La Sangre Iluminada
InFiné releases typically possess a strong beat-based dimension, which makes Fernando Corona's Murcof release, La Sangre Iluminada, an exception to the general rule (Corona's association with InFiné goes back to 2007 when he was put in charge of post-production for Francesco Tristano's Not For Piano album). But such a development is rendered understandable once one realizes that the release is a soundtrack of sorts Corona composed for the film of the same name directed by Ivan Duenas in 2009—of sorts, because the InFiné release is a re-edited and re-mastered version of the soundtrack (the new release has exactly the same tracklist as the original, except for the fact that tracks one and two have been merged to form “Sangre y Mateo”). The film tells the story of six characters who mutate into new bodies yet nevertheless retain strong connections to their past lives, making nostalgia and loss key aspects of the film content. The narrative moves from one character to the next in tandem with Corona's themes, essentially becoming leitmotifs in the process.
The first detail one notices is that the recording includes no long-form Murcof settings; instead, the forty-minute album features twenty short pieces, some little more than half-minute cameos. That doesn't, however, prevent Corona from creating music that's any less textured than usual, just that it doesn't allow for gradual buildups. The pieces are snapshots, then, but prototypically Murcof-like in their brooding and portentous character. That indexed breakdown can be a tad misrepresentative of the actual listening experience, too, as similarly titled tracks—“Hugo I” and “Hugo II,” for example, or the four “Eugenio” pieces—flow into one another without interruption, thereby making the album more like ten tracks rather than twenty. Those familiar with Corona's previous Murcof output will recognize how naturally his work lends itself to a soundtrack treatment. It's become standard practice to refer to such work as cinematic, but in this case the term applies, as the material, which holds up perfectly well as a stand-alone listen, is thoroughly capable of creating corresponding visual imagery to the sounds themselves. Many pieces are brooding settings scored for piano, shuddering strings, and ambient textures, and the creak and groan of bowed violin acts as a recurring motif in many a track.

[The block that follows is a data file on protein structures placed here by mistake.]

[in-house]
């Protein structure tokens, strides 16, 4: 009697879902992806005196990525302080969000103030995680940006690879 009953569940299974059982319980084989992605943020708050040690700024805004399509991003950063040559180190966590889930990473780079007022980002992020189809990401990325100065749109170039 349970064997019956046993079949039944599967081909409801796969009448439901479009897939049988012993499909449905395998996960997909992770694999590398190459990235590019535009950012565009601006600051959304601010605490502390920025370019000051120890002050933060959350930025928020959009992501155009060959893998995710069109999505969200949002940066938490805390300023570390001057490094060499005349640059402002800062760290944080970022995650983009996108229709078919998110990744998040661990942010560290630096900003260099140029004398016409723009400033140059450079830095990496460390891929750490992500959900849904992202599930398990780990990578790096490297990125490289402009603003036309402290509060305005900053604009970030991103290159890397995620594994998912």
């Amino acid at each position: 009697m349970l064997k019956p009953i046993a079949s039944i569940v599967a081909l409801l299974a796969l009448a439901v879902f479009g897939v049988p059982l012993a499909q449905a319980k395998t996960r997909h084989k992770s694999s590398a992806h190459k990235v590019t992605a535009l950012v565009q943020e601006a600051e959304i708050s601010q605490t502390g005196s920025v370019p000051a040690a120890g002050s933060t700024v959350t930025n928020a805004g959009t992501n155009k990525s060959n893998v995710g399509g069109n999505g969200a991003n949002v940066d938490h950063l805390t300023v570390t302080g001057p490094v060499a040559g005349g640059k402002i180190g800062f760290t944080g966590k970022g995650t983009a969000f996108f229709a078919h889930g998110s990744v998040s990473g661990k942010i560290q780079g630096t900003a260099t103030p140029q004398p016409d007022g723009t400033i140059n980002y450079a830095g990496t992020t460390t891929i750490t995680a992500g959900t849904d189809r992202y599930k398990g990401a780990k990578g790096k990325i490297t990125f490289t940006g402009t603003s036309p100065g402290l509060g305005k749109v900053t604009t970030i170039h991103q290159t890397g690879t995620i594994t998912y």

Though the material is often beatless, there are a few occasions where rhythms do surface. An animated pulse gives “Paloma IV” a momentum absent in most of the other pieces, though no one should get the idea that the track is therefore club material as it's as brooding as the rest of the album. Electronic micro-beats of the kind heard on Murcof's non-soundtrack material appear during “Soriano II,” though again they don't pull the material out of the soundtrack's chosen sound world. The penultimate “Isaias IV” rises to a level of grandeur that suggests it accompanies a climactic moment in the film. In addition, the closing “Como Quisiera Decirte (Murcof Mix),” a melancholy ballad graced by a passionate vocal turn, is the song that's most unlike the others, but that's because it's Corona's treatment of a song performed by Los Angeles Negros. La Sangre Iluminada is obviously not a typical Murcof album in the Martes or Remembranza sense yet is still a satisfying one. In this case, he's managed to adapt his music to certain soundtrack conventions without sacrificing the essence of his signature sound in the process.